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admiration beauty better Byron Carlyle Carlyle's century character Coleridge colour conception criticism delight doctrine Emerson emotion energy England English essay F. W. H. Myers faith feeling force French Revolution friends genius George Eliot Goethe Grasmere Greg Harriet Martineau heart human ideas imagination impressions inspired intellectual interest J. S. Mill kind Latter-Day Pamphlets less Lincoln College literary literature living Macaulay Macaulay's mankind master meditation ment mental mind Miss Martineau modern moods moral movement nature never noble opinion passage passion Pattison persons philosophic Plato poems poet poetic poetry political prose Protestantism reader religious Revolution Rousseau Samuel Greg sense sentiment Shakespeare Shelley side social society soul spirit stirred style sympathy temper things thought tion true truly truth verse vision Voltaire volume W. R. Greg Whigs whole words Wordsworth worth writer
Page 221 - Fade far away, dissolve, and quite forget What thou among the leaves hast never known, The weariness, the fever, and the fret Here, where men sit and hear each other groan; Where palsy shakes a few sad, last gray hairs, Where youth grows pale, and spectre-thin, and dies; Where but to think is to be full of sorrow And leaden-eyed despairs, Where Beauty cannot keep her lustrous eyes, Or new Love pine at them beyond to-morrow.
Page 109 - There is a pleasure in the pathless woods, There is a rapture on the lonely shore, There is society, where none intrudes, By the deep Sea, and music in its roar: I love not Man the less, but Nature more, From these our interviews, in which I steal From all I may be, or have been before, •To mingle with the Universe, and feel What I can ne'er express, yet cannot all conceal Roll on, thou deep and dark blue Ocean— roll!
Page 304 - They wandered once; clear as the dew on flowers: But they fed not on the advancing hours: Their hearts held cravings for the buried day. Then each applied to each that fatal knife, Deep questioning, which probes to endless dole. Ah, what a dusty answer gets the soul When hot for certainties in this our life...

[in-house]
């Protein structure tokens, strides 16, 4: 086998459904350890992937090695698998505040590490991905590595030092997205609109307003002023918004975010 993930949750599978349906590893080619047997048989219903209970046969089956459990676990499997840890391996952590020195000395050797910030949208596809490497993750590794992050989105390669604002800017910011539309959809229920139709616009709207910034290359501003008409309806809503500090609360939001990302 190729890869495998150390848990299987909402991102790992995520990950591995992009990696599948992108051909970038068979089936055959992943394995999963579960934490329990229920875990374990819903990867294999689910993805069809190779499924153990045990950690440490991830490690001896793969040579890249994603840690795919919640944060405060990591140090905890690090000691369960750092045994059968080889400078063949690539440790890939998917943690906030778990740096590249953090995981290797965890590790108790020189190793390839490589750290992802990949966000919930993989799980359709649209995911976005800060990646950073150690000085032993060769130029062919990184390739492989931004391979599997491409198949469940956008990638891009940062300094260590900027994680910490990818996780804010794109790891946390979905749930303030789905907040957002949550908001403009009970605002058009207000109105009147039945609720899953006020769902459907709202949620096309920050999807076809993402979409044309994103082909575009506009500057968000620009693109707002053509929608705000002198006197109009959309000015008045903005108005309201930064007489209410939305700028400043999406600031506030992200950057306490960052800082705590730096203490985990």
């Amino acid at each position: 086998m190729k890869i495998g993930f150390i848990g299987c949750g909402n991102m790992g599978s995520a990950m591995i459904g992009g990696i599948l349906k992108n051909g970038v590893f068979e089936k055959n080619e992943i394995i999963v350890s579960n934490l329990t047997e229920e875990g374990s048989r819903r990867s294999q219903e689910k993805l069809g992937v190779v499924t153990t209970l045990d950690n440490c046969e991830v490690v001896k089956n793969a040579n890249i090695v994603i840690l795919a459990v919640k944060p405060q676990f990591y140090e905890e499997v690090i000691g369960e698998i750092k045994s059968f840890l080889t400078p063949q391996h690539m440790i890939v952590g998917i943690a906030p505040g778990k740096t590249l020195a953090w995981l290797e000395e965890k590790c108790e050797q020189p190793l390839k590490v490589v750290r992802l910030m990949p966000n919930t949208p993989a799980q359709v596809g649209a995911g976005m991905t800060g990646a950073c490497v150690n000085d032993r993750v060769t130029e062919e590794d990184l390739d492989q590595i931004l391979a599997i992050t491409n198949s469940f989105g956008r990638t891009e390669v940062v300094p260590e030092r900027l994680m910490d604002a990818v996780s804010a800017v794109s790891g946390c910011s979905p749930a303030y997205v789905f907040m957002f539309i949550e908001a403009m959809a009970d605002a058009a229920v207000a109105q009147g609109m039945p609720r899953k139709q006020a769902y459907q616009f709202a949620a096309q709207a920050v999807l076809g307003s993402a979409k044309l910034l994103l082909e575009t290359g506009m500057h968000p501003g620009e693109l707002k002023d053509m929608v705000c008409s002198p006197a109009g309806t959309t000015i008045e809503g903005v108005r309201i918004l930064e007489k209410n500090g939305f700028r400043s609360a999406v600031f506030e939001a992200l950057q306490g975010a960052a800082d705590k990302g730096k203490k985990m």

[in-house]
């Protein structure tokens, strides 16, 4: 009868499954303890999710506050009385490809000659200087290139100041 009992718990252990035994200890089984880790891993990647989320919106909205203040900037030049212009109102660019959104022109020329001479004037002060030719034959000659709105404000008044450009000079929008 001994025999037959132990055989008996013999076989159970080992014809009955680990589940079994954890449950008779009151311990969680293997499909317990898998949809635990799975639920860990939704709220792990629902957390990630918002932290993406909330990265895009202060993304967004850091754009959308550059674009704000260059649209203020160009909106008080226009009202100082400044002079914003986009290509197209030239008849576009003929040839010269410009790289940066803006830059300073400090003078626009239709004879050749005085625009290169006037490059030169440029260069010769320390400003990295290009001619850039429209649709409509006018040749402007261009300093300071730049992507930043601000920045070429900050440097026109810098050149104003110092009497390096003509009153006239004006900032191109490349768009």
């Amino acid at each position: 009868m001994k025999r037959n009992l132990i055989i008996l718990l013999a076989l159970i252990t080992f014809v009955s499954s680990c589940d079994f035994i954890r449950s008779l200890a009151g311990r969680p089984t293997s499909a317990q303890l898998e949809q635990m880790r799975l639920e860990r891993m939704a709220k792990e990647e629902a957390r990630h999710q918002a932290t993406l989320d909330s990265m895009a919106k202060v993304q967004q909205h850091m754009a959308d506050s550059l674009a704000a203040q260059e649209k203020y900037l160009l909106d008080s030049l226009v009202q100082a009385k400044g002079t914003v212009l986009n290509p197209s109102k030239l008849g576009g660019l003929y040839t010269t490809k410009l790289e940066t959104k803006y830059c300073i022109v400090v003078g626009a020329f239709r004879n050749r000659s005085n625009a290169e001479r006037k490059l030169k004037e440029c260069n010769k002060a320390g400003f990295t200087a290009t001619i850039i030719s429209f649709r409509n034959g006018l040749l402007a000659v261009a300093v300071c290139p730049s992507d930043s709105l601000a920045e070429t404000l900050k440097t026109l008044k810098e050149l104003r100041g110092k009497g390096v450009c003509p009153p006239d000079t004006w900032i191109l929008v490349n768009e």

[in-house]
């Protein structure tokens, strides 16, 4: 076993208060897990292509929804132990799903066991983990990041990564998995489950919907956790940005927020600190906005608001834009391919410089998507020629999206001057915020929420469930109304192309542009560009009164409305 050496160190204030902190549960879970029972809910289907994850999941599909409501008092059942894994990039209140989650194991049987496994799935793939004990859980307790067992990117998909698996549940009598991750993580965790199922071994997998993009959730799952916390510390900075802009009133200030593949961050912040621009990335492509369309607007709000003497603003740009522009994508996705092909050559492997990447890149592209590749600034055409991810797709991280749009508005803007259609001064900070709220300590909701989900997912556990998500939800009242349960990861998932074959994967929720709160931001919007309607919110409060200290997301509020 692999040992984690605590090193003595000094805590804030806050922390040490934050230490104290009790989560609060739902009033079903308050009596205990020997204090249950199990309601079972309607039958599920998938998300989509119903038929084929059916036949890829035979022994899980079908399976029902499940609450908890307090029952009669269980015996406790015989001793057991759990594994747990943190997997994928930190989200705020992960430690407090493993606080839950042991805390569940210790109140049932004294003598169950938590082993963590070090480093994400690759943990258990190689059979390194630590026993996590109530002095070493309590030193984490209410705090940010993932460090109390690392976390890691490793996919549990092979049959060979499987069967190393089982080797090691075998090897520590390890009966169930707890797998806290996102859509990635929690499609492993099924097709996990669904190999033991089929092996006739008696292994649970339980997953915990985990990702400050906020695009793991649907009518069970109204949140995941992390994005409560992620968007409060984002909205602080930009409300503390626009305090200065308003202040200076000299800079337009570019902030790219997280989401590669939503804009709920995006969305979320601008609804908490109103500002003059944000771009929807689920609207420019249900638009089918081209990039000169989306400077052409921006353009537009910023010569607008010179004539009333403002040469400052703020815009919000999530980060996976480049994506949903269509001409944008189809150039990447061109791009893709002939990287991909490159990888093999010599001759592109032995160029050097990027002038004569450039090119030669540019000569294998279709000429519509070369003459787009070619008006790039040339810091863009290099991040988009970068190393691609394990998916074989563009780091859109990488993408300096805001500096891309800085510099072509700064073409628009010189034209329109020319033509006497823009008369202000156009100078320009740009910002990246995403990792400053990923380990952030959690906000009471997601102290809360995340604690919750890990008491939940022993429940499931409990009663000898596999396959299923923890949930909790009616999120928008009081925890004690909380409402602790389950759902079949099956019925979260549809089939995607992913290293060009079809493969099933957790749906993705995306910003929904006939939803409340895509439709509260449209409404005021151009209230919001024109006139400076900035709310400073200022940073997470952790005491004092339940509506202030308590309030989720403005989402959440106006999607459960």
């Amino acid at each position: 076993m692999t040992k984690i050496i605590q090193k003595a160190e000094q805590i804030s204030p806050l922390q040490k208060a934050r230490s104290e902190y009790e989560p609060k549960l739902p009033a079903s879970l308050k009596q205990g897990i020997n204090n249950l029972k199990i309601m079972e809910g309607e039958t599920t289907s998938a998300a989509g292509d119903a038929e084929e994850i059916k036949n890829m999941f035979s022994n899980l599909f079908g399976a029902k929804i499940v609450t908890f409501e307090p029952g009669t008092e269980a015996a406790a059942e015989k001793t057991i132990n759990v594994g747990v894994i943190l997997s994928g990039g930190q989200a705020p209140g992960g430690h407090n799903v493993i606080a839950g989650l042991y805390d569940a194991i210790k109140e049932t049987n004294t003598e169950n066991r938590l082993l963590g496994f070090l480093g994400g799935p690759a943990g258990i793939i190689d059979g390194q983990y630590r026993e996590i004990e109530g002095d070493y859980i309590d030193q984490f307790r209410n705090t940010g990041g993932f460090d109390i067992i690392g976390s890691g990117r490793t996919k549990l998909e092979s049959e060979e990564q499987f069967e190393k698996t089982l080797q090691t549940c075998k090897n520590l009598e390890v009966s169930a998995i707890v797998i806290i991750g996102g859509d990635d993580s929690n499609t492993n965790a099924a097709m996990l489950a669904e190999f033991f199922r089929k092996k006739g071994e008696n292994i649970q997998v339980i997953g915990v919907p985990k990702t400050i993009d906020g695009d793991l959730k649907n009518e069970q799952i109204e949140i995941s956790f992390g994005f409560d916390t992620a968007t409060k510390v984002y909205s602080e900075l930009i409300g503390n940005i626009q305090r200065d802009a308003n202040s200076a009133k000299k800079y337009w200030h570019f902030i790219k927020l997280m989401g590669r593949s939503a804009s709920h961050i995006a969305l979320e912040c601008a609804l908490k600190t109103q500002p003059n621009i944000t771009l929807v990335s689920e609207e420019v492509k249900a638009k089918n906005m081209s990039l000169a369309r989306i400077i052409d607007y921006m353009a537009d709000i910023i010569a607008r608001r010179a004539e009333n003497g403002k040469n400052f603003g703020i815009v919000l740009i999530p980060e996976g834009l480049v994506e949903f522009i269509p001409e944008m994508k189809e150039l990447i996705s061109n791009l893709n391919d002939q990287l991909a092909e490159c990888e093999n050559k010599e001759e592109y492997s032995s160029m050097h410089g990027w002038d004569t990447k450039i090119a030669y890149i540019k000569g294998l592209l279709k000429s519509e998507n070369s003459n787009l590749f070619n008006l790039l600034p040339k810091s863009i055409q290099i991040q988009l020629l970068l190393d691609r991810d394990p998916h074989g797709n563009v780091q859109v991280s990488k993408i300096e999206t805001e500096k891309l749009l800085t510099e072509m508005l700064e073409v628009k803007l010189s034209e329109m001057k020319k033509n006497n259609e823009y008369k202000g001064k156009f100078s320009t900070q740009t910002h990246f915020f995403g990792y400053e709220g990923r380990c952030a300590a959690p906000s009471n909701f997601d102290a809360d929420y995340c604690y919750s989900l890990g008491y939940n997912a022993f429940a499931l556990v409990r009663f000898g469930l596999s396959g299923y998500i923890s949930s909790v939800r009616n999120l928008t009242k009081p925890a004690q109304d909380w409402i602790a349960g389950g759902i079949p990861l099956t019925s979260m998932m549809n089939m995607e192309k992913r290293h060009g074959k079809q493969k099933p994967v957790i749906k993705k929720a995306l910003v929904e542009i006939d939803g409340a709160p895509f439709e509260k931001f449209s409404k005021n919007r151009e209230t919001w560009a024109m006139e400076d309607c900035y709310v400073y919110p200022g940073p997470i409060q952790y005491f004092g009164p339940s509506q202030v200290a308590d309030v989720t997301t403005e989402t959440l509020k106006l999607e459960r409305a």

Page 159 - The Church-yard abounds with images which find a mirror in every mind, and with sentiments to which every bosom returns an echo.
Page 136 - twere, anew, the gaps of centuries; Leaving that beautiful which still was so, And making that which was not, till the place Became religion, and the heart ran o'er With silent worship of the great of old!— The dead, but sceptred sovereigns, who still rule Our spirits from their urns.— 'Twas such a night!
Page 159 - I trust is their destiny, to console the afflicted, to add sunshine to daylight by making the happy happier, to teach the young and the gracious of every age, to see, to think and feel, and therefore to become more actively and securely virtuous...
Page 88 - The light which enlightens, which has enlightened the darkness of the world ; and this not as a kindled lamp only, but rather as a natural luminary shining by the gift of Heaven ; a flowing light-fountain, as I say, of native original insight, of manhood and heroic nobleness ; — in whose radiance all souls feel that it is well with them.
Page 111 - It is not noon ; the sunbow's rays still arch The torrent with the many hues of heaven, And roll the sheeted silver's waving column O'er the crag's headlong perpendicular, And fling its lines of foaming light along, And to and fro, like the pale courser's tail, The Giant steed, to be bestrode by Death, As told in the Apocalypse.
Page 28 - The criticism and attack on institutions which we have witnessed has made one thing plain, that society gains nothing whilst a man, not himself renovated, attempts to renovate things around him...
Page 229 - My function is that of the aesthetic, not the doctrinal teacher, — the rousing of the nobler emotions, which make mankind desire the social right, not the prescribing of special measures, concerning which the artistic mind, however strongly moved by social sympathy, is often not the best judge.